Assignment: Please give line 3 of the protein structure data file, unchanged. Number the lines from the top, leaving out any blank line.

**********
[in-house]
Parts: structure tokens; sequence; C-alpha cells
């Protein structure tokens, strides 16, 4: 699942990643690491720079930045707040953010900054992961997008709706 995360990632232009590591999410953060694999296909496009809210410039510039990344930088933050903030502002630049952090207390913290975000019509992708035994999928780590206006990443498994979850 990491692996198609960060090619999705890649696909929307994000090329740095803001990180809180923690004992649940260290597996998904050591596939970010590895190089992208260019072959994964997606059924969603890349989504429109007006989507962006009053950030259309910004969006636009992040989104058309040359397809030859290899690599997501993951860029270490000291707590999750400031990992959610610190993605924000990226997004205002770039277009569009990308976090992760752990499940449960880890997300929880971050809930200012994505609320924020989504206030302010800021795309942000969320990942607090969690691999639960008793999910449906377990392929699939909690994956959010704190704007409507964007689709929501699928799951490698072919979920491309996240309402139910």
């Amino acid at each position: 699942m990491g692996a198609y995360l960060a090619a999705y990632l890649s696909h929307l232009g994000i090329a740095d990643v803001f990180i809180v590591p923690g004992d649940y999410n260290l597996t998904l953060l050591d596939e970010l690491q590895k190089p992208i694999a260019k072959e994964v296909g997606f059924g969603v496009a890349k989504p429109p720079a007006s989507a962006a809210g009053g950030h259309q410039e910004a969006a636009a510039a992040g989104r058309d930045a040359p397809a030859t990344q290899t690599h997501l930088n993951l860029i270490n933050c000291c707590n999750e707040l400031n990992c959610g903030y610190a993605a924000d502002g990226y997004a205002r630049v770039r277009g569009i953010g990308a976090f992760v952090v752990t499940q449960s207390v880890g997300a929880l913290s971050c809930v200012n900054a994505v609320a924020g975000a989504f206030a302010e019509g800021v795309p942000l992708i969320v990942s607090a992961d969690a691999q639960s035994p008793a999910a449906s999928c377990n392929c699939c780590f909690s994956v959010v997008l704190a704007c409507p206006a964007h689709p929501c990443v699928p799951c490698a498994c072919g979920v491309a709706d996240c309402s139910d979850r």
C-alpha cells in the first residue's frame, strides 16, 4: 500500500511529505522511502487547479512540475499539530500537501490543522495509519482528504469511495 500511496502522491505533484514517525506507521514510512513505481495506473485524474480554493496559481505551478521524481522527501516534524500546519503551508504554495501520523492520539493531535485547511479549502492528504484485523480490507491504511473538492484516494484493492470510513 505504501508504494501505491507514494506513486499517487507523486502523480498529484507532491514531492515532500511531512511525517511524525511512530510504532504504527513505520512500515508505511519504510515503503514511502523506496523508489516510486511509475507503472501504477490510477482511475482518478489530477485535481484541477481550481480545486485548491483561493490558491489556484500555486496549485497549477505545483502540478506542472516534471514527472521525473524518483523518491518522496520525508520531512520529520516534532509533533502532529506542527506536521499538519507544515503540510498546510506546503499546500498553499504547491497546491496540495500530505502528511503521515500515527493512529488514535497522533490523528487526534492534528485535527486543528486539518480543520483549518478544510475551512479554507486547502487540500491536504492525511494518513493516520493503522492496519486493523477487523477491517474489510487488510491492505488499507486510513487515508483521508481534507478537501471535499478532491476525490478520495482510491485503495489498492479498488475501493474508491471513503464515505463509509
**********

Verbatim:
């Protein structure tokens, strides 16, 4: 699942990643690491720079930045707040953010900054992961997008709706 995360990632232009590591999410953060694999296909496009809210410039510039990344930088933050903030502002630049952090207390913290975000019509992708035994999928780590206006990443498994979850 990491692996198609960060090619999705890649696909929307994000090329740095803001990180809180923690004992649940260290597996998904050591596939970010590895190089992208260019072959994964997606059924969603890349989504429109007006989507962006009053950030259309910004969006636009992040989104058309040359397809030859290899690599997501993951860029270490000291707590999750400031990992959610610190993605924000990226997004205002770039277009569009990308976090992760752990499940449960880890997300929880971050809930200012994505609320924020989504206030302010800021795309942000969320990942607090969690691999639960008793999910449906377990392929699939909690994956959010704190704007409507964007689709929501699928799951490698072919979920491309996240309402139910």